Many of us still rely on coping strategies that were formed when we were young. Could yours use an update? Neuroscientist Wendy Suzuki PhD explains why you need to check and how to change them for the better.

Coauthors (and twin sisters) Emily and Amelia Nagoski share straightforward advice on how you can handle your stress *before* it turns into burnout.

Feeling nervous about socializing again? Us too. So does organizational psychologist Tasha Eurich PhD — and here’s what she did to quickly squash her stress.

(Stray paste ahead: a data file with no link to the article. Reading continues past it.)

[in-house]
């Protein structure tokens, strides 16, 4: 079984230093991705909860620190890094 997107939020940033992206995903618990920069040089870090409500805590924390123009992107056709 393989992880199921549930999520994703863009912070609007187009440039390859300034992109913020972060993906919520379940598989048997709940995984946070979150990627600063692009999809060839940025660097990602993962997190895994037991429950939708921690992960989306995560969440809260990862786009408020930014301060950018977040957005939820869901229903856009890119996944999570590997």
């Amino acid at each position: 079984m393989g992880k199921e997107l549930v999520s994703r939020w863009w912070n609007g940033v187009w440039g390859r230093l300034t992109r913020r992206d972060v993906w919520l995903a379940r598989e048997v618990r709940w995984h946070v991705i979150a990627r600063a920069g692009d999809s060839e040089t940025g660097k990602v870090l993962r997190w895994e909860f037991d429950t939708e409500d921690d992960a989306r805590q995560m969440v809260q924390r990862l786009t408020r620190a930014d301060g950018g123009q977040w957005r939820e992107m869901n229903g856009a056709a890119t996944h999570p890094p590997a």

Like many of us, journalist Celeste Headlee felt like she was just. too. busy. What finally made the difference was increasing her time perception — tracking what she did in her waking hours — and making changes to get the life she really wanted.

Here’s how you can take control of your brain’s knee-jerk reactions to distressing situations, says psychology researcher Lisa Penney.

How to be good at stress | ideas.ted.com

What does it mean to be “good” at stress? Does it mean that you don’t get stressed out? That you stay calm under pressure and bounce back from adversity? Not exactly. Stress researcher Kelly McGonigal shares her surprising findings.

For many of us, just hearing the word “stress” can shorten our breathing and raise our heart rate — but as psychologist Kelly McGonigal seeks to show, stress does not always have to be a negative.